Buildings’ Role in Gothic Fiction: a Review of The Castle of Otranto and Northanger Abbey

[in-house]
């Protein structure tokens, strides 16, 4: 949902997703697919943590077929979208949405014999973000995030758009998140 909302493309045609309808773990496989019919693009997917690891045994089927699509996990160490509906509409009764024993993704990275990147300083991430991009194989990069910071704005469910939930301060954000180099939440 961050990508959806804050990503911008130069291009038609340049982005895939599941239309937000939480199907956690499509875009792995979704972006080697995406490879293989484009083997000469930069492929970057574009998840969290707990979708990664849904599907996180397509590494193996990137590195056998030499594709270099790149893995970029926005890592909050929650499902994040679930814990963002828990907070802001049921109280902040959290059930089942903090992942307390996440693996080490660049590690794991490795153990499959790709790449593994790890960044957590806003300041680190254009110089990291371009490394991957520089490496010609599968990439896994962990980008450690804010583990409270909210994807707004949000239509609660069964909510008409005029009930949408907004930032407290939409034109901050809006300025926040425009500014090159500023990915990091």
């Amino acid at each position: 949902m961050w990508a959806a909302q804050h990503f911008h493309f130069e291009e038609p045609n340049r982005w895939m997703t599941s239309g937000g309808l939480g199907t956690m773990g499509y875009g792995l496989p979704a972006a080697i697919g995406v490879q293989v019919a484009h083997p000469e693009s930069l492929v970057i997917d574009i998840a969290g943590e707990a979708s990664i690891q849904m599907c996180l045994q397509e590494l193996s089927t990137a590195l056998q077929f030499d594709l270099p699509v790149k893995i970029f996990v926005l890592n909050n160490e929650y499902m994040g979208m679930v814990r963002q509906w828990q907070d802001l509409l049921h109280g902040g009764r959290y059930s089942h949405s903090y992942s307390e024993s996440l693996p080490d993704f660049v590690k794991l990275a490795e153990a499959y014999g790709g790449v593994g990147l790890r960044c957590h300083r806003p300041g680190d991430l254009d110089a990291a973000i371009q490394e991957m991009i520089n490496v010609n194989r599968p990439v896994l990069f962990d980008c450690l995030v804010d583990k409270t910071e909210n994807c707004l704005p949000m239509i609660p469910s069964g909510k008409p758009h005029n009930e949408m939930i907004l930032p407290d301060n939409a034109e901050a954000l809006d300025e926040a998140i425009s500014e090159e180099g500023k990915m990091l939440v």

Northanger Abbey! These were thrilling words, and wound up Catherine's feelings to the highest point of ecstasy (Austen, Jane. N.p). Fiction has changed and developed dramatically in the present era with arrival of 3D technology, but it was perhaps in its simplest form during the romantic age where writers used to imagine and portray a world and the reader was also supposed to see that world with the imaginative eye. This medium was helped by the physical description of the objects, places, and characters which were supposed to be visualized in the mind of the reader. Gothic fiction was famous in that era to help the reader’s imagination by giving physical description of the objects. An English critic Patrick Kennedy defines Gothic literature as: “writing that employs dark and picturesque scenery, startling and melodramatic narrative devices, and an overall atmosphere of exoticism, mystery, fear, and dread. Often, a Gothic novel or story will revolve around a large, ancient house that conceals a terrible secret or that serves as the refuge of an especially frightening and threatening character” (Hopkins, Robert. P.p. 213). Kennedy’s definition reveals that the description of setting and buildings in an extraordinary way is norm in while producing Gothic fiction. First significant Gothic fiction example is The Castle of Otranto (1764) by Horace Walpole. Jane Austen is a credible Romantic era English novelist. She also is famous for fascinating the imagination of her readers. She portrays Gothic setting in her novel Northanger Abbey (1817). It is also an argument that she wrote Gothic comedy. Nevertheless, both writers successfully captivate the imagination of their readers. This essay discusses how the Gothic description becomes imaginative catalyst for contemplating power.